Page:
ETHIOPIA-ERITREA: Assab front opens, casualty figures released
A new front opened in the Ethiopia-Eritrea
war at the weekend, with shelling breaking out near Bure, southwest of
the Eritrean Red Sea port of Assab. Ethiopia claimed the destruction of
two tanks and a water storage facility in its assault, which included air
attacks. Eritrea shot down an
Ethiopian helicopter. Ethiopia has claimed that 7,000 Eritrean soldiers have been killed or wounded since the border war resumed this month, while Eritrea announced on 11 February that its forces had so far killed 1,500 Ethiopian troops and wounded 3,000.
SUDAN: Opposition calls for constitution founded on diversity
Sudanese opposition groups called on
Friday for the formulation of a constitution founded on cultural and religious
diversity and the devolution of power from the central government. In a
communique issued at the end of a meeting in Kampala, they also
advocated freedom of expression, independence of the judiciary,
women's rights, gender sensitivity, and the right to self determination.
"We do not expect the current government to implement this communique.
It is a programme for the transitional government after the overthrow
of the present regime," SPLA
spokesperson John Luc told IRIN today (Monday).
However, another SPLA member, Peter Adwok, said the practicability of parts of the communique was questionable. "Most representatives at the conference are struggling for power," he said. "They can promise anything, the problem is exactly how they plan to implement touchy issues like self-determination or even the rights of women." Adwok cautioned that the document could become another blueprint never to be implemented by future governments. "Anything can happen," he said, "but we have to be positive as the struggle continues."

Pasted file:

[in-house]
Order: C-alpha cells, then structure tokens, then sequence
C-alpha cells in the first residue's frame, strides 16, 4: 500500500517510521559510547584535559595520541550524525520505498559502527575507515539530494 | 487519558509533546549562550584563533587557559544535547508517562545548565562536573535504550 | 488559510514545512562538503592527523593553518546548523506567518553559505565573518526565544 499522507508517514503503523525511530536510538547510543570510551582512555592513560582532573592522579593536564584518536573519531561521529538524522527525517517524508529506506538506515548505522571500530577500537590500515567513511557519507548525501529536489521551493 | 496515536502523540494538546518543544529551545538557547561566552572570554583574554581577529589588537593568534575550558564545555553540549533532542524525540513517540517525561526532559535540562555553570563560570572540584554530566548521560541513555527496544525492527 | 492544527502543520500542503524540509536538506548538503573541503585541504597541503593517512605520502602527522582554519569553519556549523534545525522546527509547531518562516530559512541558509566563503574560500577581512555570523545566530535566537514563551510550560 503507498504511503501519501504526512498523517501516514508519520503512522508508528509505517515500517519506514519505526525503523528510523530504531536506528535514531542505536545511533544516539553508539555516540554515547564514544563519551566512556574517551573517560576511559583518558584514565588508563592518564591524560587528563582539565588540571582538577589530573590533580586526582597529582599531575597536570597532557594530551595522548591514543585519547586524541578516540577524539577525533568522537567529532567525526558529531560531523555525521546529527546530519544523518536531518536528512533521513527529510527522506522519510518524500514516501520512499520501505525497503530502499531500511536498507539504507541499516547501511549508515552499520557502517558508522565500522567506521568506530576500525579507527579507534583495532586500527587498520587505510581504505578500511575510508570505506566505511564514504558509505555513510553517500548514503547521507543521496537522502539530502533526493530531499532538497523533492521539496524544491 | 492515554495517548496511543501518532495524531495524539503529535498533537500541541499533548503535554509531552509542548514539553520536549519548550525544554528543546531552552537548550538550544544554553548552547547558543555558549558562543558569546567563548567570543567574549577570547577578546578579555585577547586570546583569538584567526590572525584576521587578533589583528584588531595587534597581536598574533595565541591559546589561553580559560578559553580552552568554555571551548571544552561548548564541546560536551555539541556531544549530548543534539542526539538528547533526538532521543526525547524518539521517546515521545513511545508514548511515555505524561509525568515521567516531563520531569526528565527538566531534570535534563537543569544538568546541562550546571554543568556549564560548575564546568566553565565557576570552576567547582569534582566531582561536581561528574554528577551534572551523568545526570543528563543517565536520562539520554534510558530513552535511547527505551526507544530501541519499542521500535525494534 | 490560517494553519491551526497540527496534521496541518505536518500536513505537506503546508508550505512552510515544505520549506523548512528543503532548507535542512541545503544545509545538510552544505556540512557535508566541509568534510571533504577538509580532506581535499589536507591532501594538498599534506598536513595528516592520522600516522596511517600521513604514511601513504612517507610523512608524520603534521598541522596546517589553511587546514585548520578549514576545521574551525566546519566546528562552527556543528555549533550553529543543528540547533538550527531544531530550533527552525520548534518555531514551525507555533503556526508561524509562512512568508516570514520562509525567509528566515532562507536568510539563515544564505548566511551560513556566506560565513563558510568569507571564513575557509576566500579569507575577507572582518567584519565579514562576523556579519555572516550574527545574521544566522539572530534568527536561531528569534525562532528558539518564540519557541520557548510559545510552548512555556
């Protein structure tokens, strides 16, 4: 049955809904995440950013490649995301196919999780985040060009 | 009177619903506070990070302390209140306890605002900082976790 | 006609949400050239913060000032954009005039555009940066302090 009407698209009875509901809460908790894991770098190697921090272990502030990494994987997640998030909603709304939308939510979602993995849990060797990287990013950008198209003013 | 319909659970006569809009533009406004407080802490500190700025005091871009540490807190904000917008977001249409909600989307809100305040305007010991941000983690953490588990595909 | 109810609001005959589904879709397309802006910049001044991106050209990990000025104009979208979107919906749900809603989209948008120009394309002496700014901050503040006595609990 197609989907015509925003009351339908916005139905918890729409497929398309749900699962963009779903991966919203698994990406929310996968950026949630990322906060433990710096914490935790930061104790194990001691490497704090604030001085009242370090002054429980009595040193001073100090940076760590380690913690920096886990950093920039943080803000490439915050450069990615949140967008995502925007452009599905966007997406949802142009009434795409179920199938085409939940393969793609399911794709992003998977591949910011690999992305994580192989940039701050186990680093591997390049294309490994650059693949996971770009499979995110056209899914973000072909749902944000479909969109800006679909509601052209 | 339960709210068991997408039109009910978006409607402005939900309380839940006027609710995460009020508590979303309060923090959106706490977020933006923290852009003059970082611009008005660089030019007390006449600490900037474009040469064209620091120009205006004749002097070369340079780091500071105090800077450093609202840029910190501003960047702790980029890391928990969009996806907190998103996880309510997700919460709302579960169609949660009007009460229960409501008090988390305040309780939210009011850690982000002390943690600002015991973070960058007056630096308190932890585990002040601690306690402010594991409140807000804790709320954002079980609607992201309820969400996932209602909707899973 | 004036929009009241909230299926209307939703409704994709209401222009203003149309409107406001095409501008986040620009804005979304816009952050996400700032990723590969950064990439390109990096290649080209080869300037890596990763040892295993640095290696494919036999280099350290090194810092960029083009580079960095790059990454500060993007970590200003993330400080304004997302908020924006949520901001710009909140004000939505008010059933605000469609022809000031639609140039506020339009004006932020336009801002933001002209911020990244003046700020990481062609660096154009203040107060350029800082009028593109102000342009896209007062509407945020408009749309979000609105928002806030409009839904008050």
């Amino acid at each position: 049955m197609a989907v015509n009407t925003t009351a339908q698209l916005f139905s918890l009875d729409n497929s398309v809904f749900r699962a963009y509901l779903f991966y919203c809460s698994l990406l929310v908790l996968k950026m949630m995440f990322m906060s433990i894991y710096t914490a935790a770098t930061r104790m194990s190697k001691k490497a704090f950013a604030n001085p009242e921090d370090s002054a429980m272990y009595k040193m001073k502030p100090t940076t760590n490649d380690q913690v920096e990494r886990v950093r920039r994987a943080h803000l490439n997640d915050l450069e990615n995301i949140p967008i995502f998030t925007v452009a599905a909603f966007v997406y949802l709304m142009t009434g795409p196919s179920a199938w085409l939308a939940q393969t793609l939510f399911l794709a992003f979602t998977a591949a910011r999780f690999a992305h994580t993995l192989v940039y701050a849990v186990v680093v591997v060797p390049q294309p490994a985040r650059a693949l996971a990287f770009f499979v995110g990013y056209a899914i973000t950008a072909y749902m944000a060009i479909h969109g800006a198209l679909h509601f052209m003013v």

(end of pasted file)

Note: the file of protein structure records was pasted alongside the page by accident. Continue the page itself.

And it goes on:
UGANDA: Four killed in Kampala bomb blasts
Two bombs exploded in a nightclub and
a restaurant in Kampala late yesterday (Sunday), killing four people and
injuring 21 others. Three Ugandans and an Ethiopian were killed, while
the wounded included three foreigners, AFP said. The club and restaurant,
in the Kabalagala district,
were full of people celebrating Valentine's Day when the bombs exploded five minutes apart from each other, it said. No group had yet claimed responsibility for the attack, AFP cited a police spokesman as saying today. A series of bomb and grenade attacks in the capital in 1997 and 1998 left at least 13 people dead, AFP said, adding that the government at the time blamed the rebel Allied Democratic Forces (ADF).
TANZANIA: Food security concerns
Tanzania is the East African nation hardest
hit by the failure of the short rains, according to a bulletin from the
Famine Early Warning System (FEWS), which said the February/March harvest
was expected to be 80-90 percent below average in all bimodal regions except
Kagera. The failure of this season's crops will cause hardship for
many households and the situation could worsen if the upcoming long-rains
harvest is poor, FEWS said. Tanzania's government plans to import
50,000 mt of maize for the country's strategic grain reserve and
has asked donors to support
vulnerable populations with relief food and food-for-work amounting to 166,000 mt of cereals.
Meanwhile, an FAO/WFP crop and food supply assessment mission to Tanzania said in a special report received today by IRIN that, should the next harvest - due in May - fail, "the food situation is likely to deteriorate significantly". According to the mission, food assistance will be sought for about one million people.
Nairobi, 15 February 1998, 17:00 GMT